Ernest Hemingway was a man of the world, and his global travels are well-reflected in his famous works. The Caribbean, Africa, America and Europe all hosted the famous writer at one point or another, but perhaps no location is as heavily associated with Hemingway as Paris. "If you are lucky enough to have lived in Paris as a young man," Hemingway once wrote, "then wherever you go for the rest of your life, it stays with you, for Paris is a moveable feast."
Hemingway moved to Paris with his first wife, Hadley, in 1921. The young couple lived in an apartment on the rue Cardinale Lemoine in Paris' 5th arrondissement. The apartment was sparse, with no running water and a bathroom that consisted of little more than a bucket. Hemingway rented another space, at 39 rue Descartes, where he did his writing.
During their time in Paris, the Hemingways became acquainted with other ex-pats living in the city. Composing the famous "Lost Generation," these artists, including Gertrude Stein, Ezra Pound, Picasso and James Joyce, became central to Hemingway's growth as a writer.
The couple left Paris in 1923, when Hadley discovered she was pregnant with their first child. But their absence was short lived: after giving birth in Toronto, the couple brought their baby back to Paris in January of 1924. This second life in Paris ushered in one of Hemingway's most prolific creative periods, during which he wrote works such as The Sun Also Rises and Men Without Women. In 1927, Hadley divorced Hemingway after discovering his affair with Pauline Pfeiffer, a fashion reporter. Hemingway and Pfeiffer married only a few months later and left Paris for Key West the following year.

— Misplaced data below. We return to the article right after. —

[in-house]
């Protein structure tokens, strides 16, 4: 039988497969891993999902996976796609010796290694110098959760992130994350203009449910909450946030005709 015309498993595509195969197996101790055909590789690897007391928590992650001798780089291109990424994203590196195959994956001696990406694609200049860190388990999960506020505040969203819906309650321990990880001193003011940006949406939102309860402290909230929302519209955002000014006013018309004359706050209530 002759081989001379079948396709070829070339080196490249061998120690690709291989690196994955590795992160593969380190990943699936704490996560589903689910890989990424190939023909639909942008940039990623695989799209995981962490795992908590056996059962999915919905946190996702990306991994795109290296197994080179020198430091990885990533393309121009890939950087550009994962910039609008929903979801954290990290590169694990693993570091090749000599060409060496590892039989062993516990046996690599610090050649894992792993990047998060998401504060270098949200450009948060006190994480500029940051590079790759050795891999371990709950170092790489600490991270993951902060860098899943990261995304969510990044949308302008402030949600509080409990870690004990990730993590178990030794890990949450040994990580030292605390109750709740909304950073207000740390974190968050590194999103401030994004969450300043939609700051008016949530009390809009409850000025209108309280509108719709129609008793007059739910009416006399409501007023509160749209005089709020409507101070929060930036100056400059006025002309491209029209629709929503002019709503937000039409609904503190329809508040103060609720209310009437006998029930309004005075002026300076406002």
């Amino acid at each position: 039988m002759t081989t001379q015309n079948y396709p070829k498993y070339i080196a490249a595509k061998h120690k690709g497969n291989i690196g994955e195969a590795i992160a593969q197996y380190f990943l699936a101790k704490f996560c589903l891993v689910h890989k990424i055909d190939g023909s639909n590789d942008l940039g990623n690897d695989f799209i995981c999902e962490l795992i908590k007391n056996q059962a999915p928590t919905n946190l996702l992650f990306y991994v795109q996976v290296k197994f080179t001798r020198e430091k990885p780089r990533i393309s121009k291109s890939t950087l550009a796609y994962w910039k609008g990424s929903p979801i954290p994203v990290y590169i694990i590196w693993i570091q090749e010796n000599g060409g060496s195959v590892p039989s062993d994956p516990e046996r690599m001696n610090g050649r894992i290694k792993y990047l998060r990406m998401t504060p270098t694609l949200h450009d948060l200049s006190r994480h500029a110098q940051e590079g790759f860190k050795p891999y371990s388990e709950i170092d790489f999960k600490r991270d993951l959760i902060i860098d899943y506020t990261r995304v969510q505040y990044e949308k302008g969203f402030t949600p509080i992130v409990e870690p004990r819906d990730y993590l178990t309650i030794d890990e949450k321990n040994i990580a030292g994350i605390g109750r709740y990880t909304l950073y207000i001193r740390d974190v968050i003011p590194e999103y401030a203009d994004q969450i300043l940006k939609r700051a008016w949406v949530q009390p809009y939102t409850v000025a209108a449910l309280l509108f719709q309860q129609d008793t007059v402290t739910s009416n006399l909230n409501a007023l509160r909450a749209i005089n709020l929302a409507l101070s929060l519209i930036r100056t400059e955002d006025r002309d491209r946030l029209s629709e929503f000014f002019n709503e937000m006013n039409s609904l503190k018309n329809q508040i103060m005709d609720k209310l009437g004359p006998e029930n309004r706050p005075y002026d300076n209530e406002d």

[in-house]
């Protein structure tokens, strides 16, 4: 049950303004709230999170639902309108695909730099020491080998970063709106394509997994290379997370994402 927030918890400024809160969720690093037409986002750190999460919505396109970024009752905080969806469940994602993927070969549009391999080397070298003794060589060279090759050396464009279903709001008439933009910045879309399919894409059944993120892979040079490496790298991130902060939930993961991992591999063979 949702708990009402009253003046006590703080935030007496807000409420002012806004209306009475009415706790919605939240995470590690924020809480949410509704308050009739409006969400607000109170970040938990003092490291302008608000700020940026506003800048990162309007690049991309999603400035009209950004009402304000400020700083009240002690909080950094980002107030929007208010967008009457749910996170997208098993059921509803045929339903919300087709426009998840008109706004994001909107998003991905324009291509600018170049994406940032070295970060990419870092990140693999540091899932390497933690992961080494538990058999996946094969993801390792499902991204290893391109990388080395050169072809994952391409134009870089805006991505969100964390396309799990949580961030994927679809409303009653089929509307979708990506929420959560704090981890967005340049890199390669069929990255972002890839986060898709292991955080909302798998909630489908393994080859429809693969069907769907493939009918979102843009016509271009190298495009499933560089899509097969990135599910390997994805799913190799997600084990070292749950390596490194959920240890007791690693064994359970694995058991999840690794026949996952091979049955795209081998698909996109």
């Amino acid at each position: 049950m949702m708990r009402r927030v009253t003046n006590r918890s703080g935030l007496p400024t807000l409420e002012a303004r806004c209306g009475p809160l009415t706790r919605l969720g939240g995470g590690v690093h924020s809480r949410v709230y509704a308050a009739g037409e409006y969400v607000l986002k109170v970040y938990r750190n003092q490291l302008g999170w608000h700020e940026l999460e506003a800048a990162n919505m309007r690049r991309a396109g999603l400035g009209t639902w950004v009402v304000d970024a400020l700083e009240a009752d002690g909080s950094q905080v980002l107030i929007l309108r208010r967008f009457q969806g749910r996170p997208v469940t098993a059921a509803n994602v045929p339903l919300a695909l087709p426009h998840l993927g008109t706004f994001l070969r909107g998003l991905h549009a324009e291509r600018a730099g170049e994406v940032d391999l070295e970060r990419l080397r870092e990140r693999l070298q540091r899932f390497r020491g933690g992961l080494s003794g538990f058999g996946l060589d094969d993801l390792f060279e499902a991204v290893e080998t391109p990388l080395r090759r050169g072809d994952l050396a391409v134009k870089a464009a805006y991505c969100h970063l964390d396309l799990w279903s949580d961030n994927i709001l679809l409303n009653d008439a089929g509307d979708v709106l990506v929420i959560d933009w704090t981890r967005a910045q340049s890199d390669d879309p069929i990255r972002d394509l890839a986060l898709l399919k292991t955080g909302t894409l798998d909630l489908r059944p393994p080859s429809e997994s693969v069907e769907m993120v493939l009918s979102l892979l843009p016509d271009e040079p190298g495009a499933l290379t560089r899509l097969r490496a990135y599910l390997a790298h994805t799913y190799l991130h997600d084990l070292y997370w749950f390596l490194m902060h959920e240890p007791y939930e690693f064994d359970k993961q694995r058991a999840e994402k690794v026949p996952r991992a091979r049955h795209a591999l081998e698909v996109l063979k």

Even though nearly a century has passed since Hemingway lived and wrote in the streets of Paris, his unique version of the city remains: stroll through the windy avenues of the Left Bank, visit the Jardin Luxembourg or sit down at one of his favorite cafés to make Hemingway's Paris your own.
Ernest Hemingway and Hadley spent their first night in Paris together at the Hotel d'Angleterre, in room 14—and Ernest returned to the hotel many times after. The hotel still stands, and still allows guests to stay in room 14. Time Out Paris describes the room as "a pretty lemon and white affair, with marshmallowy pillows and comfy armchairs." Even better, the hotel is perfectly suitated in Saint-Germain-des-Prés, a short walk from the cafés and bars Hemingway loved.
Hotel d'Angleterre: 44 Rue Jacob, Paris 75006; 126.96.36.199
Les Deux Magot
Located in Saint-Germain-des-Prés, Les Deux Magot was once the meeting place for Paris' literary elite, including Simone de Beauvoir and Jean-Paul Sartre. Hemingway also frequented the café, and even used it as a setting for a meeting place in The Sun Also Rises. Nowadays, you'll find more tourists than literary minds sitting at the café's tiny tables, but it's the perfect place to enjoy people watching on the Left Bank over one of Hemingway's favorite cocktails, a daiquiri or martini.
Les Deux Magot: 6 place Saint-Germain-des-Prés, 75006; +33 (0)1 45 48 55 25
Café de Flore
Hemingway spent a lot of time writing at Paris' charming cafés, so he didn't just stick to Les Deux Magot. Sometimes, he'd spend his afternoons working at another Saint-Germain-des-Prés café, Café de Flore. If you're lucky, you might experience a modern-day celebrity sighting while following in Hemingway's footsteps: Robert Deniro and Quentin Tarantino have been known to visit Café de Flore while in Paris.